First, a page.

Google has finally unveiled its public service for mobile payments called Google Wallet. The NFC-based technology will initially work with select Android devices and participating merchants to give customers the ability to pay with their smartphones.
Short of a South Korean carrier offering an NFC-equipped iPhone case to customers, mobile payment technology has yet to make its name known on the iOS platform. Apple is expected to unveil an iPhone with an embedded NFC chip next year…
The first release of Google Wallet is partnered with Citi, MasterCard, Sprint and First Data. Visa, Discover and American Express will be joining the party soon, too. The Sprint Nexus S 4G smartphone boasts Google Wallet first.
Here’s an example of how the service works:
Early adopters get an extra $10 loaded on their Google Prepaid Cards. What’s really cool about Google Wallet is that users will be able to scan participating merchant’s promo materials and get the coupons credited to their virtual Google Wallet accounts.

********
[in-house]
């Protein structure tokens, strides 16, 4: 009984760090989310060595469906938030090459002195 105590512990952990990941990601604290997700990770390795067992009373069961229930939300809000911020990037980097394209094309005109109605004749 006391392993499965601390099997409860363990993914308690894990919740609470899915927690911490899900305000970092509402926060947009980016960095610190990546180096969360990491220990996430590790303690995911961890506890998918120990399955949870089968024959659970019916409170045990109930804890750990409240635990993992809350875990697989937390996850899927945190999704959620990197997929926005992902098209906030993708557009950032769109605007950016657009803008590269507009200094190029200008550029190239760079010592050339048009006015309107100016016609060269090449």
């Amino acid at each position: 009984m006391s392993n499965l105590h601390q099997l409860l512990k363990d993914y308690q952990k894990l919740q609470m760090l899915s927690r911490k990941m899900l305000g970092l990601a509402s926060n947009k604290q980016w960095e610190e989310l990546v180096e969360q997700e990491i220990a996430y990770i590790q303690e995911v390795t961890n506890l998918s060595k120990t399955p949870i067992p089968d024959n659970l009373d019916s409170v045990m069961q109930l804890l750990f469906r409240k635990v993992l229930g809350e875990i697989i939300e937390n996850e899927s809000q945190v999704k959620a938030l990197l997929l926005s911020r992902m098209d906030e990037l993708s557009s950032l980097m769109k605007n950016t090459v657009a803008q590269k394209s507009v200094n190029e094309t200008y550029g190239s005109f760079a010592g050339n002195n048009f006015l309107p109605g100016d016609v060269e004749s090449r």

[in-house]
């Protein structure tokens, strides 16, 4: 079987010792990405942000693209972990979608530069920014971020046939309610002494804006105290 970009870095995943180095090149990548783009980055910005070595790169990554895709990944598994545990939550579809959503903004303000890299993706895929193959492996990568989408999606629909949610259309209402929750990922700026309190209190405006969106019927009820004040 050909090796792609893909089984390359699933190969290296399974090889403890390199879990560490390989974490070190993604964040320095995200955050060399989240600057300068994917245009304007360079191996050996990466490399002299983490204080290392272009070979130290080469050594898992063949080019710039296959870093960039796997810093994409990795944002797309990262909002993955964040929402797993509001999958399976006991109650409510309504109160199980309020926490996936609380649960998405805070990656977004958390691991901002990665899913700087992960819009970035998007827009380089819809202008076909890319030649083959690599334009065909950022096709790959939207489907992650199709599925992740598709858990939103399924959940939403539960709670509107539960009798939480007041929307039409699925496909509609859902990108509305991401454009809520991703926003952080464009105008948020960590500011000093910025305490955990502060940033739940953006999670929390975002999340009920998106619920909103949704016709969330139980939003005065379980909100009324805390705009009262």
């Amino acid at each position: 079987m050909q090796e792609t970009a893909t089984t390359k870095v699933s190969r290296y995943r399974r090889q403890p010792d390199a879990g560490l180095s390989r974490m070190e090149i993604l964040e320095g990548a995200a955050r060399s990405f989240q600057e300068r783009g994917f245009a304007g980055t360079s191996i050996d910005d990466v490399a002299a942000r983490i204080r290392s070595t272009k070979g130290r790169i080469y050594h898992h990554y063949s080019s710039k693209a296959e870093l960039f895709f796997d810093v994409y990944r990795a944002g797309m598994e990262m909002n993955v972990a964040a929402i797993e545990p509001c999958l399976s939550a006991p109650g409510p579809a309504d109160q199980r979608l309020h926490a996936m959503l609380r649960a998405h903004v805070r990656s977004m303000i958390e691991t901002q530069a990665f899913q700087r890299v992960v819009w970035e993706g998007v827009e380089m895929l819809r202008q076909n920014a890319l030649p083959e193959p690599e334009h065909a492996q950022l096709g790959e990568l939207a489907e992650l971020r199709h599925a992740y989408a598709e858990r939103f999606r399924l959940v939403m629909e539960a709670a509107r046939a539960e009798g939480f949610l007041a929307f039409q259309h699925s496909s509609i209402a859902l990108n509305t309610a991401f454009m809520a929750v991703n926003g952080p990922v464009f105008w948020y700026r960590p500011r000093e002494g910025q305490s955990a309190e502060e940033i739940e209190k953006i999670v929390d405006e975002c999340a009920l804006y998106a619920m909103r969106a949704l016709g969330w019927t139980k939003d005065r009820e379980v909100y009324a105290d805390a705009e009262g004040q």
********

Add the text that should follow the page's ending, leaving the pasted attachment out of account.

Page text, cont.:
As mobile payments become more mainstream with services like Google Wallet, Apple will do what it does best: sit back and watch. Google will undoubtedly fail at certain things with Google Wallet and succeed with others. Apple will swoop in next year with its own NFC-like service that ties in with its users’ iTunes accounts. And it will be awesome.
TechCrunch has a great review and walkthrough of Google Wallet in real life, so check that out if you want to learn more.
At iDB, we’re more concerned with what Apple has planned in this department. It’s interesting to see what the competition is up to, but next year can’t come soon enough.